Now, this doesn’t mean we should go looking for persecution and hatred from the world. Sometimes when the world has hated professed followers of Jesus, it’s because we earned it. We have to make sure we are doing life Jesus’ way. If the world hates us because we’re ugly and judgmental, that’s nothing to celebrate. I’ve noted more than once how different our culture is from the rest of the world and most of the rest of the history of the church. We should be grateful for that. It’s been a gift of God that has allowed for the last 100 years to be a period of the most rapid expansion of the church across the world since the days of the apostles. Not being persecuted isn’t a bad thing. But, if you are plugged in to Jesus, the world is going to make you pay for it. As the season in our culture continues to change, we should not shy away from doing or saying anything consistent with what Jesus did or said because of the threat of persecutions or hardships resulting from it. When the world hates us for being like Jesus, that means we’re getting it right. 

There’s one more thing this means that is worth our attention. When someone is ugly to you in some way, what is your first response? It’s to be ugly back, isn’t it? When someone has done something awful to you, our natural first thought is how we can get revenge. You know, an eye for an eye and all that. Yet if someone comes after us because of our faithfulness to the way of Jesus and we respond in any way other than the way Jesus would have responded, we’re not being faithful to the way of Jesus any longer. At that point, whatever abuse we receive is on our own head. If you are plugged in to Jesus, the world will make you pay for it, but if you give up the way of Jesus and the world’s attacks continue, you’re on your own. 

Over the last several years, a line of thinking has subtly made its way into the thinking of too many folks in the church that the way to respond to the increasing pressure of our culture to give up our faith and conform to its demands is with strength. We need to fight back. At the very least, we need to fight for our rights. When someone knocks us down, we need to be ready to punch back even harder. We need fighters who will go to the mat for us and secure our way of life against the godless secularists trying to take over our country. My brothers and sisters, this cannot be. That is not the way of Jesus. While we can and should advocate for our being able to fully enjoy the rights guaranteed to us by our Constitution, we must absolutely disavow ourselves from any notion of a kind of secular victory over our enemies as something worth pursuing. We will indeed one day have victory over everyone who opposed us, but we are not promised that in this life. And that victory cannot be something we reach and strive for ourselves. It must only be delivered by God Himself. If we try to win in this life, we will very often lose in the larger sense of the advance of God’s kingdom. If our “victory” comes at the cost of someone else’s interest in or standing before Christ, we didn’t really win anything. As a matter of fact, we lost. The weapons of our warfare are kindness, humility, gentleness, and love. Our victory comes through our loving response to worldly defeat…just like Jesus’ did.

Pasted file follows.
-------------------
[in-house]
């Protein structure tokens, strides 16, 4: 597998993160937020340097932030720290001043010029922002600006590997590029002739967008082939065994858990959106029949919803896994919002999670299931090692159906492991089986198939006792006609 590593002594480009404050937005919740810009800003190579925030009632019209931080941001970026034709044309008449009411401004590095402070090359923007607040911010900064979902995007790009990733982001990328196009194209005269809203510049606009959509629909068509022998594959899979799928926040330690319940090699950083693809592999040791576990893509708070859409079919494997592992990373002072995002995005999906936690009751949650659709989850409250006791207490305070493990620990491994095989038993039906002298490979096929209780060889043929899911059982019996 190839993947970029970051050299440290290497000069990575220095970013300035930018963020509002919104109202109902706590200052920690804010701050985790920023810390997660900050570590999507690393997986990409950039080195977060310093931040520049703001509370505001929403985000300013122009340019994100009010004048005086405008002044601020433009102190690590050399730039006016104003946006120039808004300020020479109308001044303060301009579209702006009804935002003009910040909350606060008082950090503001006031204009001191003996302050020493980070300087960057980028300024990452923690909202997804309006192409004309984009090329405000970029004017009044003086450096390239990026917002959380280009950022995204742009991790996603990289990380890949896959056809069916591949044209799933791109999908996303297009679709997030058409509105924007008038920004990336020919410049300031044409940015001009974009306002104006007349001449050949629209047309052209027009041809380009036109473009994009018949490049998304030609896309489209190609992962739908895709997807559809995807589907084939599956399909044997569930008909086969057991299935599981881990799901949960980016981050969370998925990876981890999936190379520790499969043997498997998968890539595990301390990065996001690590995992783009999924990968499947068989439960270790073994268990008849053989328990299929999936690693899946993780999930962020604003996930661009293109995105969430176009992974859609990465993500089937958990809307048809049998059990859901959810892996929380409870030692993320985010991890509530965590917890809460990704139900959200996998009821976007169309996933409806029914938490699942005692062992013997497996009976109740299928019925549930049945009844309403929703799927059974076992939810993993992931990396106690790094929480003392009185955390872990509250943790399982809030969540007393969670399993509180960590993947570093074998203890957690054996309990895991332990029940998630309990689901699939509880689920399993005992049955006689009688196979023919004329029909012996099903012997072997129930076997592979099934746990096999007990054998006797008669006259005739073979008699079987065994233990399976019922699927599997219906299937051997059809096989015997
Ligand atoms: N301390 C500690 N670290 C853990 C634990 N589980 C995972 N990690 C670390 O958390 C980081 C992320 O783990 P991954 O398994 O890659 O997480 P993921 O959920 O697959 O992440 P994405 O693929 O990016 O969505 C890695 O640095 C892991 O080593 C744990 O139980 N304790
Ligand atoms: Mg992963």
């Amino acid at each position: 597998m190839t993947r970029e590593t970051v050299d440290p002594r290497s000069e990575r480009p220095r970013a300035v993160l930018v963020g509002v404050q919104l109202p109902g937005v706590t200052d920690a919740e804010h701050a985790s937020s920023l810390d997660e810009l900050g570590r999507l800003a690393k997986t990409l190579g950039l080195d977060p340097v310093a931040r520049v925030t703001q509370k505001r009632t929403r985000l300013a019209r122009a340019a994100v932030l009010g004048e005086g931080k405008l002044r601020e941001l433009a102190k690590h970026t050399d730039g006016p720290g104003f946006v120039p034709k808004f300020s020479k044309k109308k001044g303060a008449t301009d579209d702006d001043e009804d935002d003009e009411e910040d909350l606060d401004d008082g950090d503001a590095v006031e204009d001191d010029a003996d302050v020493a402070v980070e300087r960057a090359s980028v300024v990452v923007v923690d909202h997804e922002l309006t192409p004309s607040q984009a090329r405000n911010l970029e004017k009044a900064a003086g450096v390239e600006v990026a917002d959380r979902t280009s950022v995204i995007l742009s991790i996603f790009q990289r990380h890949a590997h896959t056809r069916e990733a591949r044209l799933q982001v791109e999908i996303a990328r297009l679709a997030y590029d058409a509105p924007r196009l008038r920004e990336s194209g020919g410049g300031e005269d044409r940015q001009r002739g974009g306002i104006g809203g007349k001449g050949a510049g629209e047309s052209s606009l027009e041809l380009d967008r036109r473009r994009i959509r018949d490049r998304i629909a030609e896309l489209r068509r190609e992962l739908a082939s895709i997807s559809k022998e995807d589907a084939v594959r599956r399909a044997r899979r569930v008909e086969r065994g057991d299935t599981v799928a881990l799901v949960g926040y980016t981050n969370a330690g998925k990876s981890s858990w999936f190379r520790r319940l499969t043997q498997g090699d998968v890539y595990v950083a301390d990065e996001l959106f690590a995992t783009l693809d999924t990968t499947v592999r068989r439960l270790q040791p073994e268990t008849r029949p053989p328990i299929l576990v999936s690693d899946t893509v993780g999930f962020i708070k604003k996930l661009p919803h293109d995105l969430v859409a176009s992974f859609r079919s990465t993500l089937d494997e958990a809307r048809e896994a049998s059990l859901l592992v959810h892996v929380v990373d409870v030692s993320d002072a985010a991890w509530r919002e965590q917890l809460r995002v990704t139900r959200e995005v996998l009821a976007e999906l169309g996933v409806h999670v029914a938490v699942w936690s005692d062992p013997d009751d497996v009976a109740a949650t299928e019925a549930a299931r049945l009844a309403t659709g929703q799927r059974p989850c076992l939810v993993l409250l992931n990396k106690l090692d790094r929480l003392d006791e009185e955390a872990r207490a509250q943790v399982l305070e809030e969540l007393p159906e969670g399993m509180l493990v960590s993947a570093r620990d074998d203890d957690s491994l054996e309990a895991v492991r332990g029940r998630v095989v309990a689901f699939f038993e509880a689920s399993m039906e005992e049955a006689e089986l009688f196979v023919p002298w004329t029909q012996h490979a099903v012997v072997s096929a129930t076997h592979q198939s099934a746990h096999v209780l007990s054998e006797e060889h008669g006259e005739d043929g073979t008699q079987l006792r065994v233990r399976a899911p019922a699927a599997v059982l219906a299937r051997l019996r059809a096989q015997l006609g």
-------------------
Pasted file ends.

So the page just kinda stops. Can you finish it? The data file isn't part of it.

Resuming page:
If you are plugged in to Jesus, the world is going to make you pay for it. When it does, rejoice. Rejoice that God thinks so highly of your faith as to allow you to suffer for the advance of His kingdom. Rejoice in the confirmation that you are walking the path of Christ. Rejoice that the world is seeing Him when it looks at you and unleashing its hatred on the closest convenient target—you. If you are plugged in to Jesus, the world is going to make you pay for it. But take heart. Your victory is already secure. Come back next week and we’ll talk more about that very thing.